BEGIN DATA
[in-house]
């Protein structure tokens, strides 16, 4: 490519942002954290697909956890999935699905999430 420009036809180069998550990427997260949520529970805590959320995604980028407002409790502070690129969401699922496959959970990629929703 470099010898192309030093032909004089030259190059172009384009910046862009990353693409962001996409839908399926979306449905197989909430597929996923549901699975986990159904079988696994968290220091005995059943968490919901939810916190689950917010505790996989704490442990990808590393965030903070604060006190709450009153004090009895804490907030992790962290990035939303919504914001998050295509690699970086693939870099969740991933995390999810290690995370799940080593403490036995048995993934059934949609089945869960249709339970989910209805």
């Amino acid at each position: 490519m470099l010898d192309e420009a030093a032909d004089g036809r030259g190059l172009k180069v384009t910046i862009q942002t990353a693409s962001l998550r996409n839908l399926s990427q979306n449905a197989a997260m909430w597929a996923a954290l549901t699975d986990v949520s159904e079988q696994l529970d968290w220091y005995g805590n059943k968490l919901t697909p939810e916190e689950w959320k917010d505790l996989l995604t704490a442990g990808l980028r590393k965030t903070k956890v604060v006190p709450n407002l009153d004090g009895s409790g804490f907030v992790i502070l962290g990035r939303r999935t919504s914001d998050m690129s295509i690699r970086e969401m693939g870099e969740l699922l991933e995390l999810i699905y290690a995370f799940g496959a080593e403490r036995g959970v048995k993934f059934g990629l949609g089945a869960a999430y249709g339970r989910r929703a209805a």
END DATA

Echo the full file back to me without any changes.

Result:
[in-house]
């Protein structure tokens, strides 16, 4: 490519942002954290697909956890999935699905999430 420009036809180069998550990427997260949520529970805590959320995604980028407002409790502070690129969401699922496959959970990629929703 470099010898192309030093032909004089030259190059172009384009910046862009990353693409962001996409839908399926979306449905197989909430597929996923549901699975986990159904079988696994968290220091005995059943968490919901939810916190689950917010505790996989704490442990990808590393965030903070604060006190709450009153004090009895804490907030992790962290990035939303919504914001998050295509690699970086693939870099969740991933995390999810290690995370799940080593403490036995048995993934059934949609089945869960249709339970989910209805």
């Amino acid at each position: 490519m470099l010898d192309e420009a030093a032909d004089g036809r030259g190059l172009k180069v384009t910046i862009q942002t990353a693409s962001l998550r996409n839908l399926s990427q979306n449905a197989a997260m909430w597929a996923a954290l549901t699975d986990v949520s159904e079988q696994l529970d968290w220091y005995g805590n059943k968490l919901t697909p939810e916190e689950w959320k917010d505790l996989l995604t704490a442990g990808l980028r590393k965030t903070k956890v604060v006190p709450n407002l009153d004090g009895s409790g804490f907030v992790i502070l962290g990035r939303r999935t919504s914001d998050m690129s295509i690699r970086e969401m693939g870099e969740l699922l991933e995390l999810i699905y290690a995370f799940g496959a080593e403490r036995g959970v048995k993934f059934g990629l949609g089945a869960a999430y249709g339970r989910r929703a209805a």